Home may be where the heart is, but playing with a seller’s emotions can lead to problems.
In competitive housing markets, agents sometimes encourage buyers to write “love letters” in the hopes of influencing the seller to choose their offer. But experts are warning more and more that these missives could lead to discrimination.
The problem is, these letters often contain personal information and reveal characteristics of the buyer, such as race, religion, or family status. These facts could then be used, knowingly or through unconscious bias, as the illegal basis for a seller’s decision to accept or reject an offer.
For the buyer, it can mean losing a dream home. Meanwhile, the seller risks rejecting a strong deal and possible legal repercussions.
“In a perfect world, the ability to buy a home and the ability to do so should be based purely on your qualifications. Do you have the capacity to make a purchase? Says Lionel Lewis, a broker with New Era Real Estate Group in Cleveland. “But we don’t live in a perfect world. We live in a society where, unfortunately, a lot of decisions are made purely on the basis of race, ethnicity and things like that. “
Does it always pay to write a sales letter?
The National Fair Housing Alliance has not taken a position on whether the real estate industry should get rid of love letters from buyers. But one of her biggest concerns is that there is little standardization when it comes to the use of love letters. This means that using them – or not using them – could lead to bias.
“We urge caution when using love letters and encourage real estate professionals to obtain fair housing training on how to provide advice to consumers who wish to use it,” Lisa said. Rice, President and CEO of the National Fair Housing Alliance.
While letters can be a more personal way to bond with a salesperson, Rice cautions that a letter may not always have the desired effect.
“There are agents who say, ‘Hey listen, join this letter to sell yourself, to sell your family, to convince the seller that they should choose you over this institutional investor who brings money to the deal. “” Rice said. . “You know it can work, but again, it can backfire. “
The information contained in the love letter could favor a discriminatory result. For example, if a housing applicant provided information about family status, religious beliefs, race, ethnicity or ability status, that information could be used against them.
What do sellers need to know to accept a letter?
Rice points out that when salespeople are taken to court and asked why they rejected a potential salesperson, one of the answers the NFHA invariably gets is, “I watch over my neighbors, they are my friends.”
But she says that shouldn’t be a salesperson’s concern. “People wonder who is going to buy my house? Who am I moving in the community? Who is going to move in next to this neighbor whom I consider to be a member of my extended family? So people have these personal considerations, ”says Rice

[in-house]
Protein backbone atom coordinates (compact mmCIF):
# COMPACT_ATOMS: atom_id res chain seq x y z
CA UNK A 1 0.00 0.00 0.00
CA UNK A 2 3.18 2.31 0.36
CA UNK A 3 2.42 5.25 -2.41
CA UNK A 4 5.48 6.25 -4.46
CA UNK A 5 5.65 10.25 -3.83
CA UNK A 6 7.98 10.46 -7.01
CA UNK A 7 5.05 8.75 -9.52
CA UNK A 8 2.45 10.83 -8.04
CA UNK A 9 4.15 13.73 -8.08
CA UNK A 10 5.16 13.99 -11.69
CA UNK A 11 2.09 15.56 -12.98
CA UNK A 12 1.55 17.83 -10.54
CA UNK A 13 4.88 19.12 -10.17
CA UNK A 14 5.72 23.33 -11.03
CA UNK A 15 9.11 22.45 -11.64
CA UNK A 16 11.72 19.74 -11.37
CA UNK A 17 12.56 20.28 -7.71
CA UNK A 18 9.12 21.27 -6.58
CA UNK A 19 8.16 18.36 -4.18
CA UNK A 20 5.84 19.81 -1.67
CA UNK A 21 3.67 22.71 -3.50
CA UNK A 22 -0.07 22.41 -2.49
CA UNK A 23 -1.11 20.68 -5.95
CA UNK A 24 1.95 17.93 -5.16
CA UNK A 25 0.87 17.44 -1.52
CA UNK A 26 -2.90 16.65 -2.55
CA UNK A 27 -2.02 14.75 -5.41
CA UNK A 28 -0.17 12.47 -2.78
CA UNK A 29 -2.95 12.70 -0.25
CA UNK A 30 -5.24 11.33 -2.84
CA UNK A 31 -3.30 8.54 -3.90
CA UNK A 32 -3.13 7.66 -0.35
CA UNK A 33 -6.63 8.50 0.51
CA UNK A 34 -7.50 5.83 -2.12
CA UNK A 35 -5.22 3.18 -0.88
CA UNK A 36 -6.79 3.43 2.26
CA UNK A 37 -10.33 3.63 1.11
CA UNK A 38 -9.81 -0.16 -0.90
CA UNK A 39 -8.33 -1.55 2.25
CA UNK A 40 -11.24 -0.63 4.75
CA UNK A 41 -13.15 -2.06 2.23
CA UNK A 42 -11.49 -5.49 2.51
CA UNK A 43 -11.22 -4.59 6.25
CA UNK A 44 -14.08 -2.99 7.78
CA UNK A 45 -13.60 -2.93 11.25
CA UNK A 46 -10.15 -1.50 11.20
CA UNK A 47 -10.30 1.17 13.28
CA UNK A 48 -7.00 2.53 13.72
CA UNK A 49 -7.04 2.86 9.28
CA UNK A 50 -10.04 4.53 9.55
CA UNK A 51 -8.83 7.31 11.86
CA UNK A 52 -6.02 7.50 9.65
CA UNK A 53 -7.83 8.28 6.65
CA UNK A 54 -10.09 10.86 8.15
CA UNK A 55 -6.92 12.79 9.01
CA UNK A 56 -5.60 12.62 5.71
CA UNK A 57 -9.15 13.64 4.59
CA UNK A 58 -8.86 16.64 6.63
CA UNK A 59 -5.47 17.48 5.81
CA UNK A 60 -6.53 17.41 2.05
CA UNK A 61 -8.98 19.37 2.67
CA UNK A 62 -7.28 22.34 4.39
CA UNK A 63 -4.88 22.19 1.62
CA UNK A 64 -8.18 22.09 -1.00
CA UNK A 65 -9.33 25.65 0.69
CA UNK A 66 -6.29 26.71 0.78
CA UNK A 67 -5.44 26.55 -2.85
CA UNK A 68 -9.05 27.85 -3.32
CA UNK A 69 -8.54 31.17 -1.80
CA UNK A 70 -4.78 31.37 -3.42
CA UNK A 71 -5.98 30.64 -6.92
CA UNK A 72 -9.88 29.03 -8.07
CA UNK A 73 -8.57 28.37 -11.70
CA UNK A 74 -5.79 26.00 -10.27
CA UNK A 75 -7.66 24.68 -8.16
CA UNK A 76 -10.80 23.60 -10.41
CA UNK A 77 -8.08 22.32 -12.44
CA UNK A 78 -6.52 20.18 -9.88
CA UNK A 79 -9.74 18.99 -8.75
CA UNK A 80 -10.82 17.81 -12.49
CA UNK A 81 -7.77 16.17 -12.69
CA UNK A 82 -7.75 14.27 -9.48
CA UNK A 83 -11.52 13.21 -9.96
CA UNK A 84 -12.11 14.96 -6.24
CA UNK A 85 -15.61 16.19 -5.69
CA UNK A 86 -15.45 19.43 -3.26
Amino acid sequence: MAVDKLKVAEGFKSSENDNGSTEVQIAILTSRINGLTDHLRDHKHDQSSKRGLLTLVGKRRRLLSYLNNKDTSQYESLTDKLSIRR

To avoid violations of fair housing law and costly liability, she says sellers should know what a protected class is as well as what characteristics constitute a protected class under the Fair Housing Act.
The Fair Housing Act prohibits the denial of housing to a person on the basis of belonging to one or more protected categories. The protected classes are race, color, religion, national origin, sex, family status and disability.
Nick Libert, broker-owner of Exit Strategy Realty in Chicago, notes that there are many possibilities for discrimination with or without a letter. For example, social networks serve as information channels.
“What I tell people is when I walk in or out of a house, it’s kind of like going to a cocktail party,” he says. “You probably don’t want to talk about politics or religion, but at the same time you also need to be aware of what you have online when you go to buy or sell a home. “
If you are writing a sales letter, what should be included?
If you want to send a love letter to the seller, the National Association of Realtors recommends asking a lawyer to review it.
“As a general rule, love letters in and of themselves do not violate fair housing laws,” says Rice. “However, any advice that a real estate professional might give to a consumer could result in a violation of the law.”
For example, if a real estate agent advised a man looking for housing to submit a love letter but did not advise a woman to submit a love letter, it could be a violation of federal or state laws. on fair housing.
To increase the chances of staying out of fair housing issues, experts suggest focusing only on the merits of the offer, such as price and terms, the likelihood of the sale closing, and the financial standing of the deal. ‘Buyer.
Lewis recommends focusing on financial credentials and what owning this home would mean to you. It could be finding a better school district, upgrading to a bigger house, downsizing, or a desire to be closer to family members.
“Focusing on bringing out your race and family background, it could be just as damaging as it could be something that improves your status or your ability to get the home you want,” he says.
Simply put, the focus should be on what a buyer can bring to the closing table.
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